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LinkAsia | Oct 26
The day after the third and final US presidential debate, 'US Presidential Elections' and 'Barack Obama' were top ten trending topics on microblogg...
Hi, welcome to LinkAsia. I'm Yul Kwon. Barack Obama and Mitt Romney faced off in their third presidential debate this week. And one Asian country was at the center: China. Needless to say, the Chinese paid attention. Here's Chinese state broadcaster, CCTV, with more.
Quite a number of Chinese students are taking an interest in American politics these days. For them, the presidential debates provide a window into the United States. They're eager to share their opinions on what they see.
No matter, if Mitt Romney or Barack Obama be next president of the United States
There won't be major change in United States' China policy.
I've been following other debates and I want to now the candidates' political views and their thoughts on China. But personally I don't think the 'China Bashing' will change Sino-US ties dramatically. After all, the relationship isn't solely based on a few debates.
Students in their master's program in international relations say they enjoy discussing current affairs among their peers because they want to be more involved in politics.
My parents don't really watch the debates but lots of my friends do. I think this is a good way to participate. It's an interesting way to learn America's external policies, and China can also update its own foreign policies accordingly.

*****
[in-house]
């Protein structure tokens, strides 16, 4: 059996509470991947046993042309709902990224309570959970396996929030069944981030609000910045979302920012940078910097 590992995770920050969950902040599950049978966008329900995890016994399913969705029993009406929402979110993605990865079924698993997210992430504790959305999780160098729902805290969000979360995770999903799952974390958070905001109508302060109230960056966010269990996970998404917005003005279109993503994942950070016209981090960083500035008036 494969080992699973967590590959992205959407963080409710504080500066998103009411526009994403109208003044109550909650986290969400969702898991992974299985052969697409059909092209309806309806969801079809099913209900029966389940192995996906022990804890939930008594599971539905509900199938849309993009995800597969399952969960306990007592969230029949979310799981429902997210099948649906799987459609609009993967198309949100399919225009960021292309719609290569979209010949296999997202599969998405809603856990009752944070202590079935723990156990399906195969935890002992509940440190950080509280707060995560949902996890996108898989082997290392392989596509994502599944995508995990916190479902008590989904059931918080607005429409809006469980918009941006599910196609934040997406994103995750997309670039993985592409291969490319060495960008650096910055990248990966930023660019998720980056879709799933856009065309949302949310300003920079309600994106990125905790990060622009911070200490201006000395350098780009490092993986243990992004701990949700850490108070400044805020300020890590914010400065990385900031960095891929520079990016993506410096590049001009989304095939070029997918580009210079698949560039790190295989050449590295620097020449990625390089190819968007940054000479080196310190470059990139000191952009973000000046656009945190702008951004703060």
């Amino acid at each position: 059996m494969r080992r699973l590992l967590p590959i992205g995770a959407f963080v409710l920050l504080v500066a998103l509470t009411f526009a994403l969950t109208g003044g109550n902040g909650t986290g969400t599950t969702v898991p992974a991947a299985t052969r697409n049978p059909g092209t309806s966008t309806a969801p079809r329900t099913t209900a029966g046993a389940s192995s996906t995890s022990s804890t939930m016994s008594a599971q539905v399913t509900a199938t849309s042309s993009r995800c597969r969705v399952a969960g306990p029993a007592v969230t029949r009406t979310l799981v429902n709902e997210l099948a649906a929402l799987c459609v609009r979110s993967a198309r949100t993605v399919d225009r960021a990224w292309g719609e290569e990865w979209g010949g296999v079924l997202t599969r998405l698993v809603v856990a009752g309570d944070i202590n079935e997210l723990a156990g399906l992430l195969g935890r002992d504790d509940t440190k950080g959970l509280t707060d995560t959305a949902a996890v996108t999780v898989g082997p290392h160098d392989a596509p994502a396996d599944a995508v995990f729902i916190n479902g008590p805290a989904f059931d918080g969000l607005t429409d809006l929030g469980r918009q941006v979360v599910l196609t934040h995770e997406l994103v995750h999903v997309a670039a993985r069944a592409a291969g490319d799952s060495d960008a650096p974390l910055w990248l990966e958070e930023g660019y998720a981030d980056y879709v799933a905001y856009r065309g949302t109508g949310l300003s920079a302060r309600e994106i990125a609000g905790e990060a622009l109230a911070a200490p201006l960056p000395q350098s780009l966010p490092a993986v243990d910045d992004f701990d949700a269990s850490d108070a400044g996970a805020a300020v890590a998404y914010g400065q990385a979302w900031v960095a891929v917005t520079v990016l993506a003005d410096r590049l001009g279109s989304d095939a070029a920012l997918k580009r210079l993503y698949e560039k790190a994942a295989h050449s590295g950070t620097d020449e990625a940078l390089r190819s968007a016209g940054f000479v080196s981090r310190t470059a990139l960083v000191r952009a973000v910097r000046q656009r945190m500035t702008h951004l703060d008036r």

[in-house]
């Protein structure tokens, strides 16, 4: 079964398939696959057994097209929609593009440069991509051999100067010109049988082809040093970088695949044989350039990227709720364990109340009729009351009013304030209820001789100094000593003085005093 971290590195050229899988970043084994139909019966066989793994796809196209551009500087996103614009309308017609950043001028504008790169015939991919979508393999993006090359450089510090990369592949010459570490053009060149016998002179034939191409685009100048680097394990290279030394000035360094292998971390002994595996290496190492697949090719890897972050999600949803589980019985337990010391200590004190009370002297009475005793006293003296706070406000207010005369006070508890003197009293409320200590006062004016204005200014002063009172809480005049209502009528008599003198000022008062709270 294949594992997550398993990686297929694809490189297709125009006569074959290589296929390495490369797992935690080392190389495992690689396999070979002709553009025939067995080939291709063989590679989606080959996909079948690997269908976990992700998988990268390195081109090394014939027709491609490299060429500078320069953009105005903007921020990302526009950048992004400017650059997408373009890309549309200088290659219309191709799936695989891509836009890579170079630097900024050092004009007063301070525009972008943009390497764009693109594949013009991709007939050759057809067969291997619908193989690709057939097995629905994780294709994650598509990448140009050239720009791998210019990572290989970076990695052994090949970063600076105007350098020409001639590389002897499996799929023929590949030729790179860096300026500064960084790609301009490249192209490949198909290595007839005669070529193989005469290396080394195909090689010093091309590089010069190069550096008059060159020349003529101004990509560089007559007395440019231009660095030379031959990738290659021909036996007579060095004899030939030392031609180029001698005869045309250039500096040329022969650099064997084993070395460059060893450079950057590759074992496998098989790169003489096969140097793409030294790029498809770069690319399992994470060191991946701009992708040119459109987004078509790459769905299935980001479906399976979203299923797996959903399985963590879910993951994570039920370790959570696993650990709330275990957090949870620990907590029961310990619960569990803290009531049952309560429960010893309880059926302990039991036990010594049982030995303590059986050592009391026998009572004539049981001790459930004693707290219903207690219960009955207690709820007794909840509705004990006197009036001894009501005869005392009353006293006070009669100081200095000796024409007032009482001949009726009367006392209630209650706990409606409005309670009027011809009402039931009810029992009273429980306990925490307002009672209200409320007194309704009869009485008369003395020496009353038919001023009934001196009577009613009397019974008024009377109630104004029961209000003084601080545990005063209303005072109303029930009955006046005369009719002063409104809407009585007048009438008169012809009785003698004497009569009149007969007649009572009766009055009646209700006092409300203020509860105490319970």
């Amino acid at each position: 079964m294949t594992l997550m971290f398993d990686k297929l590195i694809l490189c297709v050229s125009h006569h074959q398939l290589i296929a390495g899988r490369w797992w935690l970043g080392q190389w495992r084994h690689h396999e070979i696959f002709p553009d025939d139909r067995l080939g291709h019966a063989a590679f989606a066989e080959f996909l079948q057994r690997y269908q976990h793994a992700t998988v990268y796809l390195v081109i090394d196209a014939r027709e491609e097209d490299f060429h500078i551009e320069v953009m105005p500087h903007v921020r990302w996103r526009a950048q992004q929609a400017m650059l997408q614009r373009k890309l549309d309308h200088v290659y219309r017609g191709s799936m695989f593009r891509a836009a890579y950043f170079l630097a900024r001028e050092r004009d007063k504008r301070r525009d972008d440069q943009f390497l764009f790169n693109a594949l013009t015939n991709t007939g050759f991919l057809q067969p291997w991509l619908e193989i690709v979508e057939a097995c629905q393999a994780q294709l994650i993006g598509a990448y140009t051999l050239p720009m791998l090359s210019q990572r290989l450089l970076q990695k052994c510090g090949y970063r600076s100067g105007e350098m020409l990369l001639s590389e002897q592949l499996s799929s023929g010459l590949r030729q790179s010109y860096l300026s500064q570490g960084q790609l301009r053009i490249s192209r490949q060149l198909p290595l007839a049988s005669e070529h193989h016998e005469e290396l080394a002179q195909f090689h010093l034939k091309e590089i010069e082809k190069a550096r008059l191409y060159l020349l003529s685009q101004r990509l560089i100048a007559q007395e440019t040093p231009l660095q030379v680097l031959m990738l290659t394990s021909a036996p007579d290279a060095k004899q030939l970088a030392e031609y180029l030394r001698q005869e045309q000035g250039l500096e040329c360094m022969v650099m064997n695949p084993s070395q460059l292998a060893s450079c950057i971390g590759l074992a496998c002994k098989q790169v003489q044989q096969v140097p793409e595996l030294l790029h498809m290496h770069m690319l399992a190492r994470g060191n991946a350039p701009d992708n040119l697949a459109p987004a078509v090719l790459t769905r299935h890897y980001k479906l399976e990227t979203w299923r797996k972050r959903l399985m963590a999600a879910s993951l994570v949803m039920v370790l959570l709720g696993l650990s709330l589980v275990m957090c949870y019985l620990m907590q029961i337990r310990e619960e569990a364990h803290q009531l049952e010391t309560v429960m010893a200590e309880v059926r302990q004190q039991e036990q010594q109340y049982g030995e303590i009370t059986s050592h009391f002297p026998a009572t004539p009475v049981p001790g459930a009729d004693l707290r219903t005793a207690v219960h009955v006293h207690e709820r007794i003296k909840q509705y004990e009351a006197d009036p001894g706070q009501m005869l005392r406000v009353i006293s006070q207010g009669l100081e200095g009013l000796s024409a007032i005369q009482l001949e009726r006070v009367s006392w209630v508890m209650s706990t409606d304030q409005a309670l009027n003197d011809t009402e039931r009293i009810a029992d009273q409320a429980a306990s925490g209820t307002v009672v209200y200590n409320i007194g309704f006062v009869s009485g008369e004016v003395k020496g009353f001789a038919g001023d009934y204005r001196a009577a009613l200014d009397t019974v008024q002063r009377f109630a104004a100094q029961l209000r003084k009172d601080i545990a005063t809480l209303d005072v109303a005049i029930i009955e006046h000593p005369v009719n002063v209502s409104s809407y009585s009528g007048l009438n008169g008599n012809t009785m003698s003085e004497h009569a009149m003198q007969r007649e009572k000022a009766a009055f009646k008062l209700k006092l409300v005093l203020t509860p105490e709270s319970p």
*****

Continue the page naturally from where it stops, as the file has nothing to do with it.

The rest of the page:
And that sentiment seems to continue on the web. A number of major Chinese websites have carried extensive coverage of the election, running in-depth analysis, charts, photos, and instant video updates. According to a survey over the summer 36% of Chinese people said they were paying close attention to this election up from 19% in 2008. And topics related to the US election are getting heavy traffic on social networking sites such as Sina Weibo, with hundreds of comments following each relevant feed. Netizens opinions on the two candidates vary greatly, but they all share a keenness to join the discussion. This may be part of a broad tend too. Experts say Chinese people have grown more conscious of world affairs and their attitudes have also become more open.
Professor Zhou Yongsheng:
There are more Chinese people watching the American elections now, more than there were 4 years ago. People understand the US' own political development will largely influence China too. And although the words have been tough it's actually a good thing China has been mentioned so may times in these debates. That means China's now too important to be ignored.
Zhou adds that no matter who becomes the next president he does not believe they will work to contain China as the debates have hinted. Instead, he expects they will continue to seek growth through co-operation. More people in China are taking a keen interest in the American election. They want to see how China is being portrayed during the campaign, and also what new policies may come out as a result of all the heated discussion. They believe that at a time when international politics take center stage, what affects the United States will clearly affect China.